What does Then 1 else 0 mean in a CASE expression used with an aggregate function?

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Question :

SUM(CASE WHEN column1 = 'value1' THEN 1 ELSE 0 END),
SUM(CASE WHEN column2 = 'value2' THEN 1 ELSE 0 END)..

I don’t know why I am finding it difficult to understand what exactly is happening in the above statement and what exactly is ‘Then 1 else 0’ doing here.

Answer :

If column1 contains the value value1 then the CASE expression will return 1, and SUM() will add 1 for that row. If it doesn’t, the CASE expression will return 0, and it will add 0 for that row. This is a way to count how many rows have value1 in column1, but there are other ways to do this too, e.g. on 2012+:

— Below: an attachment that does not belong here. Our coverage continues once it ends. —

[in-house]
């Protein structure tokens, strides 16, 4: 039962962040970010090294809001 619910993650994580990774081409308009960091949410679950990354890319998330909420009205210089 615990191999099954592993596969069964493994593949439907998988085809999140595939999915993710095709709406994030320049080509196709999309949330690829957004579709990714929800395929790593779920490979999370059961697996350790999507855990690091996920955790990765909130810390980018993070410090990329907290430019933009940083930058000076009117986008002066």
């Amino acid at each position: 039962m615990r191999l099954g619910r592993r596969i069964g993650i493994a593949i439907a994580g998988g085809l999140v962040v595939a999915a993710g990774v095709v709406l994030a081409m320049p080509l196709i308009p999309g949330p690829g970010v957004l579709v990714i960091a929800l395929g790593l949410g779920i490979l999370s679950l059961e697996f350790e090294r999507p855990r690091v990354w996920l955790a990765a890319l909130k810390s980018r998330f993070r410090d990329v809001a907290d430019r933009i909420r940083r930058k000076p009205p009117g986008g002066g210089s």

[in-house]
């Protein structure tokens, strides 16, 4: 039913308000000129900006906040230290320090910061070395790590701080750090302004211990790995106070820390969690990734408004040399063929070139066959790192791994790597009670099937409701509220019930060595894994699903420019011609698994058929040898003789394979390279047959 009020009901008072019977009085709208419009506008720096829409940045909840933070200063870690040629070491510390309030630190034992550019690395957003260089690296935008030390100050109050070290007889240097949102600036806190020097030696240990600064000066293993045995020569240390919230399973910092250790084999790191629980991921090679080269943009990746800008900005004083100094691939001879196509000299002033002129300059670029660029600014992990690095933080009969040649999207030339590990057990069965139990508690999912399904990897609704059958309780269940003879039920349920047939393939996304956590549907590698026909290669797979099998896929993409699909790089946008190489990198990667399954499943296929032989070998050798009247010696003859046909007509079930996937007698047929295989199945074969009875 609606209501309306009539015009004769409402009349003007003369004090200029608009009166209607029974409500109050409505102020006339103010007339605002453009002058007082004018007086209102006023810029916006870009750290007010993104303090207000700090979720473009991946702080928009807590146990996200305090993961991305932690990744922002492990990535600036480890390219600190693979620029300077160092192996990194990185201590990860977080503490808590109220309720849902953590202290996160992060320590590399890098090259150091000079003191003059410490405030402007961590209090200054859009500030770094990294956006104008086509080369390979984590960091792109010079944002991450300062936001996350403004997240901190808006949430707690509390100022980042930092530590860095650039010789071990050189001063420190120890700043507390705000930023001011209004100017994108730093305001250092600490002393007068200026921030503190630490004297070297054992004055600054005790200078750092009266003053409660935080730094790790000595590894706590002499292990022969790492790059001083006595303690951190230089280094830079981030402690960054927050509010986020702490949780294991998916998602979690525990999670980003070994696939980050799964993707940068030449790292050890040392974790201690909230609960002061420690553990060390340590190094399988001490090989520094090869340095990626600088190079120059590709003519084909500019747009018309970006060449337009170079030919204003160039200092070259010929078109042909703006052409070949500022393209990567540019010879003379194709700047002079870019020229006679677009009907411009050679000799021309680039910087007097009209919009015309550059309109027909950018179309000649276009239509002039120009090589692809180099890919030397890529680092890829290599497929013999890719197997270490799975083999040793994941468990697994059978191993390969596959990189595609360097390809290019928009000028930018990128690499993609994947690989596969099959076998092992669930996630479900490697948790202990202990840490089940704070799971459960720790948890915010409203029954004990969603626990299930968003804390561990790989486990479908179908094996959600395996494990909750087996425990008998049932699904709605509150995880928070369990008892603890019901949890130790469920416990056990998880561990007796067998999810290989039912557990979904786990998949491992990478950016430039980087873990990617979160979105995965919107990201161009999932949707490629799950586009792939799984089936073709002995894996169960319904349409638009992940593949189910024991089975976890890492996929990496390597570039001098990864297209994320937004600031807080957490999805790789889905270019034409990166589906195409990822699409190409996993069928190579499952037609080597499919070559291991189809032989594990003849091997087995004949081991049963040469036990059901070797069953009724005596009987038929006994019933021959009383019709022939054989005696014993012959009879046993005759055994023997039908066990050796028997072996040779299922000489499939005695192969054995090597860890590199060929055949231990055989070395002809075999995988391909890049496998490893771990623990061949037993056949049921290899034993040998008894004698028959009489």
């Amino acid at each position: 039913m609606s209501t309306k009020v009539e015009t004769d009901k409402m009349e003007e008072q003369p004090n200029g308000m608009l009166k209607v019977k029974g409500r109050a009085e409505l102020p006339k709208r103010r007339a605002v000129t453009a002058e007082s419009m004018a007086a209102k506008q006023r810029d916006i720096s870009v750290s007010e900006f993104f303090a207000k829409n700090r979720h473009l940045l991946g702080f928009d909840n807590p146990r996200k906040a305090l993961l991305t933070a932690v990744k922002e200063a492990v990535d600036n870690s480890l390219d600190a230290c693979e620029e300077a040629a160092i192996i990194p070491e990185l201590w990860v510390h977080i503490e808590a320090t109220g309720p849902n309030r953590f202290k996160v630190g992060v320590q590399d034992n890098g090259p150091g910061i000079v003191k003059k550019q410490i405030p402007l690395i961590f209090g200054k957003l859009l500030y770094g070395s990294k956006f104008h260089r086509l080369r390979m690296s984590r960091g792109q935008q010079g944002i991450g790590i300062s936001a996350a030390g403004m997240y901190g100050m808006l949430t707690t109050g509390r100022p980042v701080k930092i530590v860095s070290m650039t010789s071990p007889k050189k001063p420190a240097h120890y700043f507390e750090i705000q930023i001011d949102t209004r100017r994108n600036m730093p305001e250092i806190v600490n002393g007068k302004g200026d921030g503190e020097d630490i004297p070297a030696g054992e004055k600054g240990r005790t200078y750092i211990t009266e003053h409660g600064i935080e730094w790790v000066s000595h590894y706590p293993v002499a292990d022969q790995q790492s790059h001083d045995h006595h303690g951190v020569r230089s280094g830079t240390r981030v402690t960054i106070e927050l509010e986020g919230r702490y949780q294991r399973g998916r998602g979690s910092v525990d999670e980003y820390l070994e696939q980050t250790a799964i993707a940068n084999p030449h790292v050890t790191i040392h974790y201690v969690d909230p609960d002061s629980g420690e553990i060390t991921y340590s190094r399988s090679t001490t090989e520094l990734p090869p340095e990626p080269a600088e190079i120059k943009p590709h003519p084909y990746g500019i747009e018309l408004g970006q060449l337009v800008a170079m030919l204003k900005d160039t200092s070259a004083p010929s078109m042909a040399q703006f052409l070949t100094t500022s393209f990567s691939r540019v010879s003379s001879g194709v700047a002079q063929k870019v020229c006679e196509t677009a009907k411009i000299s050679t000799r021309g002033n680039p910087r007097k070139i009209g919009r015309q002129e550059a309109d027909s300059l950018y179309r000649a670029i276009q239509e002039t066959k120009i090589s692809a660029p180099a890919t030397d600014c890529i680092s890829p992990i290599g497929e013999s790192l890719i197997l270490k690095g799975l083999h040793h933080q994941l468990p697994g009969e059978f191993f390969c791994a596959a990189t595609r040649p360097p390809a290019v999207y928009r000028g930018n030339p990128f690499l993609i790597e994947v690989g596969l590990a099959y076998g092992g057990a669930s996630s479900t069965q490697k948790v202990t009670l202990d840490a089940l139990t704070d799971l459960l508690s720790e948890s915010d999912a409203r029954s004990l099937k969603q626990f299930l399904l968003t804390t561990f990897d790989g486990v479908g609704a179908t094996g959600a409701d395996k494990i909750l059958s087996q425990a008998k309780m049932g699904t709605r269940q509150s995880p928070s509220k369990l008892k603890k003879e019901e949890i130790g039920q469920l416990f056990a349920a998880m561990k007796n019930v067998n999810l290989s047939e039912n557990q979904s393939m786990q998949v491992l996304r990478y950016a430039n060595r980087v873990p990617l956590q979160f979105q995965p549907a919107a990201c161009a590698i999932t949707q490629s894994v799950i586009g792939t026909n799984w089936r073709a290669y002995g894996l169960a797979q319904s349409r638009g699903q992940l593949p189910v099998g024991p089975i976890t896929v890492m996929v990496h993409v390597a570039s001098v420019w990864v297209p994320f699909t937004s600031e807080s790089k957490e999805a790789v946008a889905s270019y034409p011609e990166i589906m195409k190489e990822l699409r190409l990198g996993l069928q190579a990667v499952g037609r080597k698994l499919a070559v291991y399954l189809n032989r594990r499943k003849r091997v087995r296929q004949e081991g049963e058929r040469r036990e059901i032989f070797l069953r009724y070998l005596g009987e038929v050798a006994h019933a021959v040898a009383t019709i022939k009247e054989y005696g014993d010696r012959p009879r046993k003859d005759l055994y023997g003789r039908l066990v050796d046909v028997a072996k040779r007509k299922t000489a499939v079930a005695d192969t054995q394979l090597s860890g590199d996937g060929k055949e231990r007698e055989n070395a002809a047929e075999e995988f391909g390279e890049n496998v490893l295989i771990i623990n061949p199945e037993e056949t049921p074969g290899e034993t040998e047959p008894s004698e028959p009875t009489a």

SELECT COUNT(IIF(column1 = 'value1', 'truish', NULL))

On earlier versions:

SELECT COUNT(CASE WHEN column1 = 'value1' THEN 'truish' END)

(You don’t need the ELSE here because, unlike SUM, COUNT ignores NULL.)

And I updated the value 1 to be a string to demonstrate that this has nothing to do with boolean.

That is equivalent to a COUNT IF. Some people use it to do poor man’s unpivot.

SQL evaluates the case statement first, which will return either a 0 or 1. Then the SUM operation adds up the values.

You can make the CASE statement as complex as you need it to be, even looking up data in other tables.

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